Court Avenue takes three-pronged approach to upgrade security

Changes will take effect March 1

By Jacob Peklo |

Published 02/05 2016 11:07PM

Updated 02/06 2016 12:48PM

DES MOINES - Questions about security on Court Avenue are now being answered with some big changes.  A committee that's been meeting since the summer time revealed their plans to upgrade security Friday, including additional cameras and police officers.

A late November homicide in the Des Moines Entertainment District raised a lot of concerns about the safety around Court Avenue. It's all being done to create a greater level of transparency for the city."

"When we identify the problems down there and you look at the stats, and pour over the cases, there's nothing more frustrating than having an issue that you know that you can't solve by yourself,” said Dana Wingert, Des Moines’ Police Chief.

Des Moines police will soon have a greater presence inside the entertainment district. Six officers will be downtown every weekend, as well as for other major holidays throughout the year.

"Nobody is going to be thinking that we're going to be hunting people down and who doesn't have an ID and did somebody litter, this is about helping people enjoy our city,” said Chris Coleman, a city council member.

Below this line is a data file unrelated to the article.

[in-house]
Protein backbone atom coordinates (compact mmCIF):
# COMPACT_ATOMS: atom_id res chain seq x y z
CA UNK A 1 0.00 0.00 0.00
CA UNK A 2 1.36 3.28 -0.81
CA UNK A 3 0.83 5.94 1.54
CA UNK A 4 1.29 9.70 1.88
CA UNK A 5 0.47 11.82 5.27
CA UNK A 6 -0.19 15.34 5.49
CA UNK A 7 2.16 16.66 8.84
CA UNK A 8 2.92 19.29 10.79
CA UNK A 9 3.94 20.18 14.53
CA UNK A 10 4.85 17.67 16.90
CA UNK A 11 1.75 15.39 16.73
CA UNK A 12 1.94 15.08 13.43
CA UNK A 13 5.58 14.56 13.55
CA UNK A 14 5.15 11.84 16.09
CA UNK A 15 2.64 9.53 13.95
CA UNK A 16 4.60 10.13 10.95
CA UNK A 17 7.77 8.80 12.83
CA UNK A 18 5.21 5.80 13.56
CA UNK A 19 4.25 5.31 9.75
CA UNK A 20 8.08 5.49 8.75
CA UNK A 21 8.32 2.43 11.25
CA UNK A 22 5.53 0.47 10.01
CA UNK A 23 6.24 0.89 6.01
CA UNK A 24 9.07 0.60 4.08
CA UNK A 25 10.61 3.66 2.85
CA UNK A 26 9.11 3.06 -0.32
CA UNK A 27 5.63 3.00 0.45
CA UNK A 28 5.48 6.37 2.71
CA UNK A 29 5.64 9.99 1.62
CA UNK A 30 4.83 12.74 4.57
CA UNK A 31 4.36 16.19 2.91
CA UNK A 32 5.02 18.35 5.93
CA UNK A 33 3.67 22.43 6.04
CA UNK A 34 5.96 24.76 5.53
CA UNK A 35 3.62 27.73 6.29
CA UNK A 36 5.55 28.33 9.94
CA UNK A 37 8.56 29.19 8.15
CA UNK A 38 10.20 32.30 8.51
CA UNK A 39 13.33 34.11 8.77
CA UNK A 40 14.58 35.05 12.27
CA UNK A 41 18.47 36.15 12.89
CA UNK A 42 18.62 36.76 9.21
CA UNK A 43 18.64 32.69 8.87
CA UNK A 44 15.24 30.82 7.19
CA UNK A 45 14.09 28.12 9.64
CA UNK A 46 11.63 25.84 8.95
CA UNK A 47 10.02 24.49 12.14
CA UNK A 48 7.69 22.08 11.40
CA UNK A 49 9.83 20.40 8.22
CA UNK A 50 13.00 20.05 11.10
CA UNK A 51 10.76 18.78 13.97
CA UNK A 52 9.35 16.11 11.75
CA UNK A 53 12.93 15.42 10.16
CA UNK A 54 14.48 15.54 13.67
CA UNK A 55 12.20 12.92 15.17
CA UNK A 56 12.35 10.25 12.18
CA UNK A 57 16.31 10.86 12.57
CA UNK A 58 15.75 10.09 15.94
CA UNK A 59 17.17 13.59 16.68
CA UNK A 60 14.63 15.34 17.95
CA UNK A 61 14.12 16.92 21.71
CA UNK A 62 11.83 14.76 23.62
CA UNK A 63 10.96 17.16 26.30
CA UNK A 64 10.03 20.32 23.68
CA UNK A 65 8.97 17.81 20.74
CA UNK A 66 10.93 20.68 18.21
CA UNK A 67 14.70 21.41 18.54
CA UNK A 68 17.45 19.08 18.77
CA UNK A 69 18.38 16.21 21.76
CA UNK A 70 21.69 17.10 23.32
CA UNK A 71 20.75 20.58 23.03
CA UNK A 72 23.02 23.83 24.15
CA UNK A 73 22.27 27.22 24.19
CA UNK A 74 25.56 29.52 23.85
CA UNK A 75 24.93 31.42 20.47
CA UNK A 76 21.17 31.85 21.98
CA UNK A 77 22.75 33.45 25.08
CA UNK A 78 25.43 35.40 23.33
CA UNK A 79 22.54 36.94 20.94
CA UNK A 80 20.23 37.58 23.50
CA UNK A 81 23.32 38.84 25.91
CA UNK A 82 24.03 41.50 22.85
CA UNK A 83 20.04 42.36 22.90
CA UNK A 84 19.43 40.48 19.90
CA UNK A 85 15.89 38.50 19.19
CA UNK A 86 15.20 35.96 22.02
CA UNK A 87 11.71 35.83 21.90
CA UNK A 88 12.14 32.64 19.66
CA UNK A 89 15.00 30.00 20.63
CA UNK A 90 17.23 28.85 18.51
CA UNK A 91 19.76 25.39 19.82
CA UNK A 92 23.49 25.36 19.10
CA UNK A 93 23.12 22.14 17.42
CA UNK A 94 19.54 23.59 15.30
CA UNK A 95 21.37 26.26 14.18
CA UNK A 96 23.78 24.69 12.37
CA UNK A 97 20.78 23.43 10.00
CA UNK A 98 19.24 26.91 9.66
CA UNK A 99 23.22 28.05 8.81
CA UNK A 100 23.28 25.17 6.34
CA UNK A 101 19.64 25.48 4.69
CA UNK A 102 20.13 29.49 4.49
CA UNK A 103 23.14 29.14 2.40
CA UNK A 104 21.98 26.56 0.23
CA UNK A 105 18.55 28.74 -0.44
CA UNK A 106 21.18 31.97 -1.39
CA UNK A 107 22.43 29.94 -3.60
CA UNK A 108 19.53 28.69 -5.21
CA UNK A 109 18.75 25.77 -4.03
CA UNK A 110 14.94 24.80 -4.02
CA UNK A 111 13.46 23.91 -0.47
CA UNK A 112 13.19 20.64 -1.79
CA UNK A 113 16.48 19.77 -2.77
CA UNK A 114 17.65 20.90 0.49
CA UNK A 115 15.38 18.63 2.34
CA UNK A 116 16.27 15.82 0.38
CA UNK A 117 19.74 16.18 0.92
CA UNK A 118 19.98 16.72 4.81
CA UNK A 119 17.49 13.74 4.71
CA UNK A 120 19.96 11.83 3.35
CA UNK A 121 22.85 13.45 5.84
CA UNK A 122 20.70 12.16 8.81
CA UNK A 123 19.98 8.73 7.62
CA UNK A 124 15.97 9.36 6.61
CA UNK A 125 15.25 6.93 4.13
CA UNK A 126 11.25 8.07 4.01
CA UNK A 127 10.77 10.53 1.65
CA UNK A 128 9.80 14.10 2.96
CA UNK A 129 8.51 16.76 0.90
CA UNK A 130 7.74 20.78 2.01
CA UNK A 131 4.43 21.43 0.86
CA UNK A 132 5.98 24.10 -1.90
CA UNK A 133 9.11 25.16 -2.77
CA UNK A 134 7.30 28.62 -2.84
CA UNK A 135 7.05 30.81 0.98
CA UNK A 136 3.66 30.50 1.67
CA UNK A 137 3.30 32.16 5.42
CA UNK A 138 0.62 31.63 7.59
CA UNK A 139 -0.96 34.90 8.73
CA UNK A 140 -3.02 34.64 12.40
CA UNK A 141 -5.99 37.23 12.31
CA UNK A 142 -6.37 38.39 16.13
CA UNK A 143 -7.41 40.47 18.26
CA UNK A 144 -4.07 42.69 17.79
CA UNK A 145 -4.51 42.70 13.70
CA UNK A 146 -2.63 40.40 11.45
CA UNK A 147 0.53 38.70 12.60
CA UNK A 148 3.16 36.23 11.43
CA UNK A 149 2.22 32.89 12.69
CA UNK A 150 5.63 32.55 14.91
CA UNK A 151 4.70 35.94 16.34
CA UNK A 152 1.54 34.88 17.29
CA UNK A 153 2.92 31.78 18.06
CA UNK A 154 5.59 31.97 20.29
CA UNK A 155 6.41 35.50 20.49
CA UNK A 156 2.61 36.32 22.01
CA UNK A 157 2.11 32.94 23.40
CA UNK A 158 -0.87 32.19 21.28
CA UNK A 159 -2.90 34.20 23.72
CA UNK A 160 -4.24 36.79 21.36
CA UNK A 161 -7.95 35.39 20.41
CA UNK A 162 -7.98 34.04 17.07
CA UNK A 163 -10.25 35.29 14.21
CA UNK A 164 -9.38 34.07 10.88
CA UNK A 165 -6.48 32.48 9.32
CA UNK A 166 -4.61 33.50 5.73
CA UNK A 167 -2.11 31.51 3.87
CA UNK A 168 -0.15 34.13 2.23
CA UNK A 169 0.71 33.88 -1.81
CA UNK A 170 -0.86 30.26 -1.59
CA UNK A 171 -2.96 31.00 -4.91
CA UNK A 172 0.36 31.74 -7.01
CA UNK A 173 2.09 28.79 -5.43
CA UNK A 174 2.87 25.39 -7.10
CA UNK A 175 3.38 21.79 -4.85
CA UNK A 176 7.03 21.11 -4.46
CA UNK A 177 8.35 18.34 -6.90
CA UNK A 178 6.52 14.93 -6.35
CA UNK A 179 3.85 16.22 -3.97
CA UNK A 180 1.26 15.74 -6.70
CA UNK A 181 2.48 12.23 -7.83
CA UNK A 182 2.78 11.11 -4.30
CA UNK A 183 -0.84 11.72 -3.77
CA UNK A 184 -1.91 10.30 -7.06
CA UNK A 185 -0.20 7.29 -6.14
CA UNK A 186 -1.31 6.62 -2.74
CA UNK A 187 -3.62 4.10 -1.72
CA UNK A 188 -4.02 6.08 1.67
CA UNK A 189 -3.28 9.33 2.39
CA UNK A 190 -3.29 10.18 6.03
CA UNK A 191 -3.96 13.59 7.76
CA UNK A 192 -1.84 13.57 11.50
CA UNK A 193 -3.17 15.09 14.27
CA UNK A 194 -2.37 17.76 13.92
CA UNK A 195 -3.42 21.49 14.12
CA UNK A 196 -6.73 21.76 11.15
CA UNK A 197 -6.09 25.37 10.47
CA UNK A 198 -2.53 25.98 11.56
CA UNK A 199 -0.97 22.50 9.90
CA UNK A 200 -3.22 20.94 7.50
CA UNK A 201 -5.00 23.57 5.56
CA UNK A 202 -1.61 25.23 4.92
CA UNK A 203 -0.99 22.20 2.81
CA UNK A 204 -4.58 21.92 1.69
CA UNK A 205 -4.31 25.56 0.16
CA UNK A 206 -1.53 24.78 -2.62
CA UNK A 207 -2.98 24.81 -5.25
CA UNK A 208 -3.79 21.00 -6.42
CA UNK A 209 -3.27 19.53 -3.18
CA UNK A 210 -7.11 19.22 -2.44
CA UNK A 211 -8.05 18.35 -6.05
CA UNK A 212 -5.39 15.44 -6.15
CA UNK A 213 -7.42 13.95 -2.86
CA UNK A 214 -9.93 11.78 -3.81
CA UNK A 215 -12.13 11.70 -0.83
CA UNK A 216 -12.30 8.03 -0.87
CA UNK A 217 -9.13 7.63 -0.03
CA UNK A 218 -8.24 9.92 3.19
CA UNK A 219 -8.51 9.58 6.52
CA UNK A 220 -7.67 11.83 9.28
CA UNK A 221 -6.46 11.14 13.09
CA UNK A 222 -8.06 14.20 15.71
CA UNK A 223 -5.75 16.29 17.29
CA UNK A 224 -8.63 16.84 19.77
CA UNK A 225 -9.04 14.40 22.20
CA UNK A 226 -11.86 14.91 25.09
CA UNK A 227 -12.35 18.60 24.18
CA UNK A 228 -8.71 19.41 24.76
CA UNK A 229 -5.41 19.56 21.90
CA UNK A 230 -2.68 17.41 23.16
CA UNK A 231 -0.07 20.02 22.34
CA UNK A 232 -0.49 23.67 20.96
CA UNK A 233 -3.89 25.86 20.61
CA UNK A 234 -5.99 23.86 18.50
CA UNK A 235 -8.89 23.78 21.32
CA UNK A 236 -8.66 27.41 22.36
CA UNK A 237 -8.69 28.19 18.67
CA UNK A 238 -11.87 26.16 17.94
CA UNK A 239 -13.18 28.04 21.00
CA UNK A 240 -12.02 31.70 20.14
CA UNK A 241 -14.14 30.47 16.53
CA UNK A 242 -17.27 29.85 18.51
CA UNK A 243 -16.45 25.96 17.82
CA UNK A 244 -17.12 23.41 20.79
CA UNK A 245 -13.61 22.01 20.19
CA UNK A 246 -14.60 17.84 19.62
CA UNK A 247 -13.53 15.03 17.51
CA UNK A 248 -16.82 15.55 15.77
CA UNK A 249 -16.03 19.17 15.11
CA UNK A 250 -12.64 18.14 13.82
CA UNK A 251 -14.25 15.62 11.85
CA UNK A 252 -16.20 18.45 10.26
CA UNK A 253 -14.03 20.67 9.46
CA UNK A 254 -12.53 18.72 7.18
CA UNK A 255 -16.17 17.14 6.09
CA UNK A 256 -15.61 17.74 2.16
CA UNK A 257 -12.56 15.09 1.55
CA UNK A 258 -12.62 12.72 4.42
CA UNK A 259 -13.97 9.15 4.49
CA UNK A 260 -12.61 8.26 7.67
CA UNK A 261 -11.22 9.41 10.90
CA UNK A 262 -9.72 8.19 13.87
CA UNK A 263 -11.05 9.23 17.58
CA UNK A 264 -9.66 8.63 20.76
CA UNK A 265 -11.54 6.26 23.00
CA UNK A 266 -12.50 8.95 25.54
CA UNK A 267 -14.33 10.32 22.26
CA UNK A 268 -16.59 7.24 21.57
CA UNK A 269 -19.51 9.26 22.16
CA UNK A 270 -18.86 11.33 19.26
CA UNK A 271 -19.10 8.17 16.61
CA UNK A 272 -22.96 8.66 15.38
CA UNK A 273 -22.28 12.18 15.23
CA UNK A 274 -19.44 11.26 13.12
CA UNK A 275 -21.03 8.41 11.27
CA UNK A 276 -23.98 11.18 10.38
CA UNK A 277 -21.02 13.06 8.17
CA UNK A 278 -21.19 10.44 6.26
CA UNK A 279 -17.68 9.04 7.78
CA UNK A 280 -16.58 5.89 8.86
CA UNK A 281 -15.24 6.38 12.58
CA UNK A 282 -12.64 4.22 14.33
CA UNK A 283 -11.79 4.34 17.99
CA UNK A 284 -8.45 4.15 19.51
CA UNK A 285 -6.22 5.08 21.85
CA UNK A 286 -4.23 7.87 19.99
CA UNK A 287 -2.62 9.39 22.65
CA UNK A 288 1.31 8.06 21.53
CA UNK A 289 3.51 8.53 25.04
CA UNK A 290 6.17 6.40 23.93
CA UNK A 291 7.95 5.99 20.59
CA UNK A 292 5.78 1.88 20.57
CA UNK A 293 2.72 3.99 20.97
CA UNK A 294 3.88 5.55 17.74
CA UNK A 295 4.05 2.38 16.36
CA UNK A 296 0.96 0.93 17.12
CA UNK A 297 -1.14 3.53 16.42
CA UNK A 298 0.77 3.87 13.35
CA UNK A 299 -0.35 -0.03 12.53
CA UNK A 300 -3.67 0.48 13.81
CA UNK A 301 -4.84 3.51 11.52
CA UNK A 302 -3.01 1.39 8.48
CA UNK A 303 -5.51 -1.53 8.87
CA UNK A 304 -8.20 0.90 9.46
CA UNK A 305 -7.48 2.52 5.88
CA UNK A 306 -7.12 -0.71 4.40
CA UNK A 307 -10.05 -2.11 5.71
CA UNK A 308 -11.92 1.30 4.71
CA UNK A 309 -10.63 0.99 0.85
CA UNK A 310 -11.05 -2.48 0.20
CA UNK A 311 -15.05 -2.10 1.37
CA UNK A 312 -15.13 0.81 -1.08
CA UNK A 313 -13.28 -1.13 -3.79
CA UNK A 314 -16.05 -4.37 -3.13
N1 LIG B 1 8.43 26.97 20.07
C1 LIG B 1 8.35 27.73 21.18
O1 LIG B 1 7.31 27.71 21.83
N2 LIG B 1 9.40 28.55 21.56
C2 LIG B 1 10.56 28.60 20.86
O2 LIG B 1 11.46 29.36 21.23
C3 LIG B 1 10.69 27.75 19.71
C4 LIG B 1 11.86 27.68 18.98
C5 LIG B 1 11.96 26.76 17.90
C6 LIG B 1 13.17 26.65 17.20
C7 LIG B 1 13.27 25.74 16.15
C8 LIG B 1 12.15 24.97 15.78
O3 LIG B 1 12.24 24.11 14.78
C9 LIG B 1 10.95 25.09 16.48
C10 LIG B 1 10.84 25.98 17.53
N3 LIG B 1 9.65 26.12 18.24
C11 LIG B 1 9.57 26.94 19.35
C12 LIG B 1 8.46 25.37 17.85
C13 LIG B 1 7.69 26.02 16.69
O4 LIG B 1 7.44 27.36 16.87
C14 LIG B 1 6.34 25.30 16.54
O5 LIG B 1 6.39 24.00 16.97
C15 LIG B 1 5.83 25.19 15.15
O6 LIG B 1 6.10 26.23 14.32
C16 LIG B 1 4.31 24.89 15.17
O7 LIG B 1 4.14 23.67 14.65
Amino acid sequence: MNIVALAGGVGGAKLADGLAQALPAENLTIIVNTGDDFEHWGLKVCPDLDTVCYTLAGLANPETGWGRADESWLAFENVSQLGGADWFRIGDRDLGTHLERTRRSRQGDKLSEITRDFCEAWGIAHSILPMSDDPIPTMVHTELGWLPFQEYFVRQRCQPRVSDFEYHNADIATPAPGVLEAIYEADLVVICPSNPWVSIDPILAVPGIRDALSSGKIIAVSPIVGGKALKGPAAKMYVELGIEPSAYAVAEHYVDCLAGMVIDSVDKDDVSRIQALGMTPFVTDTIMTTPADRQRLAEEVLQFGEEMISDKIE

In addition to extra patrols, local businesses will install better lighting and not just on the main streets, but in the alleys and side streets as well.

"We're blessed as a city and a county to be on the radar for national events. In less than two months, we're going to have the NCAAs here,” said Wingert. “That's a big event for Des Moines, Iowa, and we take that seriously."

All total, the project will cost about $220,000, with contributions from the city, county and others.

Local restaurants and bars had invested in security in the past, but now local restaurants and residences are on board as well.

"I think that's what makes Des Moines so unique is the fact that you have all these stakeholders and partners coming together to address this issue,” said Christine Hensley, a city council member.

"The nine cameras will be rather obvious to anyone who's downtown. Authorities say the effect is not meant to be like Big Brother, but to promote a higher level of safety all around.

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